While I could easily skip today’s post for the holiday, I have decided to do a specially themed Resources post. Today I have for you three Christmas movies that aren’t Christmas movies. And if that doesn’t make sense to you, Google it. You’ll understand, there are so many of these movies. The one’s I am sharing are some of my favorites and they are ones with some things you can take back to the table. In fact, each movie has a plot that would make for a great holiday session, sure to be full of hijinks.
The Nightmare Before Christmas
Every October and December I, like many, get in the spirit to watch holiday movies and every year this movie makes the cut. But every season when I first think of this movie I can’t decide if it is a Halloween movie or a Christmas movie. It’s both, and really should be watched for both holidays. This movie is great for role-players because it represents a really basic concept that helps make many games memorable, and drives many RPG stories. It features a character who represents the pinnacle of his people and their ideals, who feels like he is missing something, and accidentally discovers there is another way. Although well-intentioned, he acts on his discovery and ends up causing a mess of trouble that he must help fix. In a way Jack is a villain, the best kind of villain, who thinks he is doing something good. If Tim Burton can use this plot device to make a movie that is both a Halloween and Christmas movie, we can all learn to include this in our games.
You cannot mention movies that are undoubtedly Christmas themed, without being about Christmas, without mentioning Gremlins. This is the perfect “oops we done goofed, now the town is on fire” plot. The plot fits into a nice movie time, but can also easily fit into a single session. What begins as a holiday festival in game can, somehow, erupt into an insane situation where the entire town is threatened. You could use gremlins or replace them with countless creatures like redcaps, imps, or demons. The possibilities for it fitting your game’s theme are endless. There are also the amazing cliches to be used, like the old man who owns the shop where Gizmo is obtained and the obviously laid out rules which are easily broken (oops).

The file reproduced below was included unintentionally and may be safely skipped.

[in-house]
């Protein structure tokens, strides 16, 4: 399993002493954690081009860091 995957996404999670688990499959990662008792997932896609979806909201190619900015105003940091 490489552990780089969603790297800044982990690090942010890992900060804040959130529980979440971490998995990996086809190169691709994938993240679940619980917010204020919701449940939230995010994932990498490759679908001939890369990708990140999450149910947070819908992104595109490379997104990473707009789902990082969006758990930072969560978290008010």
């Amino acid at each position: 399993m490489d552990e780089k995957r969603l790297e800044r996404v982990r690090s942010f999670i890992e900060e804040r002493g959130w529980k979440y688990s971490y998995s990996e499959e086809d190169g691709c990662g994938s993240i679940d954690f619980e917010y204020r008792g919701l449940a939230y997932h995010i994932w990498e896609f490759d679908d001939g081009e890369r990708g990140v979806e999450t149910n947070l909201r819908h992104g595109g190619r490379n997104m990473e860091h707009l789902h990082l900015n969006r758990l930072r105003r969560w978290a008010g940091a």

Some of you may be asking why, but I had to include this one. Kevin is the perfect example of a classic kobold. Regardless of whether you give them fur or scales, kobolds have always been known for their traps. This movie is filled to the brim with traps, all of which can be adapted to at least one RPG genre and many of which any genre. A single kobold who gets into town and closes himself in the mayor’s home with the mayor’s family hostage and then fills the place with trap after trap? Talk about an encounter that will have PCs wondering where to step. Finally if you can picture all this, next time you watch the movie and think of it this way: the thieves are level 1 adventurers come to steal the kobolds’ stuff and failing to do so. How different and comical a viewpoint for such a classic starting adventure.